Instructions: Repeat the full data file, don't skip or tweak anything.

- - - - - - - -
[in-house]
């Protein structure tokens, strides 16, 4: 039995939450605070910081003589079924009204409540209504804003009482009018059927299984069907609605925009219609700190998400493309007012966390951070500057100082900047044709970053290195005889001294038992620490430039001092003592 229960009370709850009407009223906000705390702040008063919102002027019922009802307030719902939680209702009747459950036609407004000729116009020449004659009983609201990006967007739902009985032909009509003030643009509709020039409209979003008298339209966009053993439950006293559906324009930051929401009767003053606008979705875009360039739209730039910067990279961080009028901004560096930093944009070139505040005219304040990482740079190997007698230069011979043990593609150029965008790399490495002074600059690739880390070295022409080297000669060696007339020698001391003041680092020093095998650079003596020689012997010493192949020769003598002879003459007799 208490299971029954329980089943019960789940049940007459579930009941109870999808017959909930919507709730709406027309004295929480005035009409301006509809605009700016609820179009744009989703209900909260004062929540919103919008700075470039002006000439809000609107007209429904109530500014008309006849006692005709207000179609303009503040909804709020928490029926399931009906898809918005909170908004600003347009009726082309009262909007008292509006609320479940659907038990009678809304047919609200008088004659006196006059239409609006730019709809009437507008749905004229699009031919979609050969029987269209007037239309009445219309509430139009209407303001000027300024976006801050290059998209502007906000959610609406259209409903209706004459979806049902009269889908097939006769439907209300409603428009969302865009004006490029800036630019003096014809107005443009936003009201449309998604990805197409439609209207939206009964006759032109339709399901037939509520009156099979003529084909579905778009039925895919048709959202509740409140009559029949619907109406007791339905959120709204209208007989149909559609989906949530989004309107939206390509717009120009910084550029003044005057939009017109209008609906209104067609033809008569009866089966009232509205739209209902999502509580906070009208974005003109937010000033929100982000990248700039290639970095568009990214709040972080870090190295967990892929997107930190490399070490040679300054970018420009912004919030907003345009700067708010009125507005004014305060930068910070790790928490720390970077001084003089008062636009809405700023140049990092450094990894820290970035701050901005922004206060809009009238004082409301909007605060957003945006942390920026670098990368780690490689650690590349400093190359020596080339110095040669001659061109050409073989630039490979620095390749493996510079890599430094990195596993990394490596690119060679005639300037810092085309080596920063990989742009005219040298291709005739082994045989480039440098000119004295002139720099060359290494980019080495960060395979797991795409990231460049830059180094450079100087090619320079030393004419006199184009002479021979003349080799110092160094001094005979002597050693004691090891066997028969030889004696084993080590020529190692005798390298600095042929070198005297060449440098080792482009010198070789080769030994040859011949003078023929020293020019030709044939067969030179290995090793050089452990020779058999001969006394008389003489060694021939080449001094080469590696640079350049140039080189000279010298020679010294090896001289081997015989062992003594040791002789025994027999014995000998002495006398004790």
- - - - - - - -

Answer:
[in-house]
């Protein structure tokens, strides 16, 4: 039995939450605070910081003589079924009204409540209504804003009482009018059927299984069907609605925009219609700190998400493309007012966390951070500057100082900047044709970053290195005889001294038992620490430039001092003592 229960009370709850009407009223906000705390702040008063919102002027019922009802307030719902939680209702009747459950036609407004000729116009020449004659009983609201990006967007739902009985032909009509003030643009509709020039409209979003008298339209966009053993439950006293559906324009930051929401009767003053606008979705875009360039739209730039910067990279961080009028901004560096930093944009070139505040005219304040990482740079190997007698230069011979043990593609150029965008790399490495002074600059690739880390070295022409080297000669060696007339020698001391003041680092020093095998650079003596020689012997010493192949020769003598002879003459007799 208490299971029954329980089943019960789940049940007459579930009941109870999808017959909930919507709730709406027309004295929480005035009409301006509809605009700016609820179009744009989703209900909260004062929540919103919008700075470039002006000439809000609107007209429904109530500014008309006849006692005709207000179609303009503040909804709020928490029926399931009906898809918005909170908004600003347009009726082309009262909007008292509006609320479940659907038990009678809304047919609200008088004659006196006059239409609006730019709809009437507008749905004229699009031919979609050969029987269209007037239309009445219309509430139009209407303001000027300024976006801050290059998209502007906000959610609406259209409903209706004459979806049902009269889908097939006769439907209300409603428009969302865009004006490029800036630019003096014809107005443009936003009201449309998604990805197409439609209207939206009964006759032109339709399901037939509520009156099979003529084909579905778009039925895919048709959202509740409140009559029949619907109406007791339905959120709204209208007989149909559609989906949530989004309107939206390509717009120009910084550029003044005057939009017109209008609906209104067609033809008569009866089966009232509205739209209902999502509580906070009208974005003109937010000033929100982000990248700039290639970095568009990214709040972080870090190295967990892929997107930190490399070490040679300054970018420009912004919030907003345009700067708010009125507005004014305060930068910070790790928490720390970077001084003089008062636009809405700023140049990092450094990894820290970035701050901005922004206060809009009238004082409301909007605060957003945006942390920026670098990368780690490689650690590349400093190359020596080339110095040669001659061109050409073989630039490979620095390749493996510079890599430094990195596993990394490596690119060679005639300037810092085309080596920063990989742009005219040298291709005739082994045989480039440098000119004295002139720099060359290494980019080495960060395979797991795409990231460049830059180094450079100087090619320079030393004419006199184009002479021979003349080799110092160094001094005979002597050693004691090891066997028969030889004696084993080590020529190692005798390298600095042929070198005297060449440098080792482009010198070789080769030994040859011949003078023929020293020019030709044939067969030179290995090793050089452990020779058999001969006394008389003489060694021939080449001094080469590696640079350049140039080189000279010298020679010294090896001289081997015989062992003594040791002789025994027999014995000998002495006398004790």